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Atlantic magazine editor Scott Stossel has countless phobias and anxieties — some you've heard of, others you probably haven't.

"There's a vast encyclopedia of fears and phobias," he tells Fresh Air's Terry Gross, "and pretty much any object, experience, situation you can think of, there is someone who has a phobia of it."

Bangladesh's parliamentary election Sunday proved to be among the most violent vote in the country's short history. At least 18 people were killed, including an election officer who was beaten to death, and scores of polling stations firebombed, according to local media reports.

There are obviously many things that could be said about Monday night's Bowl Championship Series game between No. 1 Florida State and No. 2 Auburn, starting with this:

Ending 20-Year Era, Boston Welcomes A New Mayor

Jan 6, 2014

A two-decade era came to an end Monday in Boston.

Thomas Menino, 71, left a job he had held since 1993. And Marty Walsh was sworn in as the city's new mayor.

Walsh and his early appointments, NPR member station WBUR reports, signal the "the emergence of a new Boston — younger and more diverse — in city politics."

Stories To Watch In 2014

Jan 6, 2014

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Dennis Rodman: North Korea Is 'Not That Bad'

Jan 6, 2014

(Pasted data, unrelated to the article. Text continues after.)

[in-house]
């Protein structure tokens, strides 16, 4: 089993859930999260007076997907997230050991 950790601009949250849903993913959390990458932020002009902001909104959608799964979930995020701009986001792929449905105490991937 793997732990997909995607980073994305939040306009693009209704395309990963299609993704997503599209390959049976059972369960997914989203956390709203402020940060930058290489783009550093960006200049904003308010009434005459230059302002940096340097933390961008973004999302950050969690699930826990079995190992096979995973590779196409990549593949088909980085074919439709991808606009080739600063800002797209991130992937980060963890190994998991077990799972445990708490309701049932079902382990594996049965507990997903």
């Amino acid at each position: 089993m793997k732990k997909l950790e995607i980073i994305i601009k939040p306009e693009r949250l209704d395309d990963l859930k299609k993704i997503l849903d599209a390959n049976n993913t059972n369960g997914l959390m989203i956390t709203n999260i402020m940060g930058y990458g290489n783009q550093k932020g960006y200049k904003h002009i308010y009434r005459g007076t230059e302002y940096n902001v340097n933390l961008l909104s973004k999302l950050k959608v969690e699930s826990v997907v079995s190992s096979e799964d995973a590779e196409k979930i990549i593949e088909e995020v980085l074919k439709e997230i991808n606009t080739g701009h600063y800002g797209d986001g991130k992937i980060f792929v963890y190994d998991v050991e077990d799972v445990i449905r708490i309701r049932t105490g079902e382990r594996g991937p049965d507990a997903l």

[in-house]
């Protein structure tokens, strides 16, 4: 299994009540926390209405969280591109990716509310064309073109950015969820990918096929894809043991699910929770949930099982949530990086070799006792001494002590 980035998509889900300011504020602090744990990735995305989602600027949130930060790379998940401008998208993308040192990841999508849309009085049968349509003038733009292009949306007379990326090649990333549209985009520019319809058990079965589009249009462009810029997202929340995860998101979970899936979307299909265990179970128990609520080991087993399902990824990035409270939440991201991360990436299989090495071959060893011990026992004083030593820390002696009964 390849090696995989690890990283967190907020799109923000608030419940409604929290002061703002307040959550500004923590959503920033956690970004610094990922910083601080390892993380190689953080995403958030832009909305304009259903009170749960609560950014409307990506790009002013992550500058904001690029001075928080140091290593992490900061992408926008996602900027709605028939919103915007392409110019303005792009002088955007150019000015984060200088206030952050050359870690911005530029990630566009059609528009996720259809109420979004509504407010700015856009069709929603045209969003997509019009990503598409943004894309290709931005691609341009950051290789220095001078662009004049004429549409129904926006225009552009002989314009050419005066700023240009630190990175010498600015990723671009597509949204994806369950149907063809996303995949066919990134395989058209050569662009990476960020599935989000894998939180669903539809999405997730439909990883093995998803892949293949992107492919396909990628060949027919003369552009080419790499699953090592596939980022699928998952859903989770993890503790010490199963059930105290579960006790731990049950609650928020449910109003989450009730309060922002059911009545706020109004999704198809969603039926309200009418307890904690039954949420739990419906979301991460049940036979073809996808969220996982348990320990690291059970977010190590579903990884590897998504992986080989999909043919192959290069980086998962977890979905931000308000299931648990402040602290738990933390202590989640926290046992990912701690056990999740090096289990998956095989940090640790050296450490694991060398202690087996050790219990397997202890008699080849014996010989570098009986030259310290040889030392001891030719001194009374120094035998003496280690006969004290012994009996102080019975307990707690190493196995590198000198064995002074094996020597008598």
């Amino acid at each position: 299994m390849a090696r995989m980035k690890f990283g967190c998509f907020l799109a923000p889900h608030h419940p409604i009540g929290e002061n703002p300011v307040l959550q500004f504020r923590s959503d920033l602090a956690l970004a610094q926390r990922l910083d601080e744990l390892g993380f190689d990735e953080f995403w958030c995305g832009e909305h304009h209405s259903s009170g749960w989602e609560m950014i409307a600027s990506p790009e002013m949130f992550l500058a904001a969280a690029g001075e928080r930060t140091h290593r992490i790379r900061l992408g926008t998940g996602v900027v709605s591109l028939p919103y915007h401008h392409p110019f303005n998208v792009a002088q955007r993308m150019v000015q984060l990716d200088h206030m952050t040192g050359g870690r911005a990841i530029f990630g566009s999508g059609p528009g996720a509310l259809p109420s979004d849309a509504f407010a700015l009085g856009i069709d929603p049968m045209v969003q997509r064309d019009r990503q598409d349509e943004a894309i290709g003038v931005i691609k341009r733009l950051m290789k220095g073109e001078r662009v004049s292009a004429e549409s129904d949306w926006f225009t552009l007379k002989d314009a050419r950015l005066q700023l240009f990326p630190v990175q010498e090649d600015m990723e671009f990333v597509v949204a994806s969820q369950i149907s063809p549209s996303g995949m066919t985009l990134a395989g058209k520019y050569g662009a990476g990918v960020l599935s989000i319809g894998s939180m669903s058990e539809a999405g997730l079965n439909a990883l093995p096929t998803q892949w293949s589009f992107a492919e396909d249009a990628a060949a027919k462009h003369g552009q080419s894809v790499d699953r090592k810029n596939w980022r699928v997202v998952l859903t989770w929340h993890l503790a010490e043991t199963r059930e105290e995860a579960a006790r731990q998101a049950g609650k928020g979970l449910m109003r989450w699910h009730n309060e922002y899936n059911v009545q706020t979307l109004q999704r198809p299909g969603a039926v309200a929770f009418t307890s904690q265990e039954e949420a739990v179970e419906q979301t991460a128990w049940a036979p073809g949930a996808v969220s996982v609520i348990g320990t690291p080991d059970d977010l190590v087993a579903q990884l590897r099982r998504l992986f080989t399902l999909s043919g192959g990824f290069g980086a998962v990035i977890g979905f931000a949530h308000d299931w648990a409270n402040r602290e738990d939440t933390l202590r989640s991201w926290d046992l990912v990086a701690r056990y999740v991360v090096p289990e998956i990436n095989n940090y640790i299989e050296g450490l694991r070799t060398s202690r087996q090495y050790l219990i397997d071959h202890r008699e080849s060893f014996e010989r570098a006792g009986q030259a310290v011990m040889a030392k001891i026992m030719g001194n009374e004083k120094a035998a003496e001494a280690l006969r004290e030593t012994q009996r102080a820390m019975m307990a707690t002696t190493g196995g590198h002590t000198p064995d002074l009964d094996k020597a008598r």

As he headed to North Korea for what he calls "basketball diplomacy," former NBA star Dennis Rodman wants you to know that what human rights groups consider one of the most repressive countries in the world is "not that bad."

Rodman gave an interview to The Associated Press before he took off for North Korea from China with a few former NBA players.

The Pennsylvania woman known as "Jihad Jane" has been sentenced to 10 years in prison for her role in a failed al-Qaida plot to kill a Swedish artist.

Reuters writes that "Colleen R. LaRose, 50, could have received a life sentence [but] has given authorities significant help in other terrorism cases since her 2009 arrest, prosecutors said."

This post was last updated at 1:42 p.m. ET.

The United States Supreme Court has put same-sex marriages on hold in the state of Utah.

The order issued by the court on Monday halts same-sex marriages until an appeal is decided by the U.S. Court of Appeals for the 10th Circuit.

A photograph published Sunday by USA Today along with a story about the frigid weather sweeping across much of the nation led to the discovery of a man from western New York state who had been missing since New Year's Day.

It's hard to imagine a much more dramatic weekend of NFL playoff games.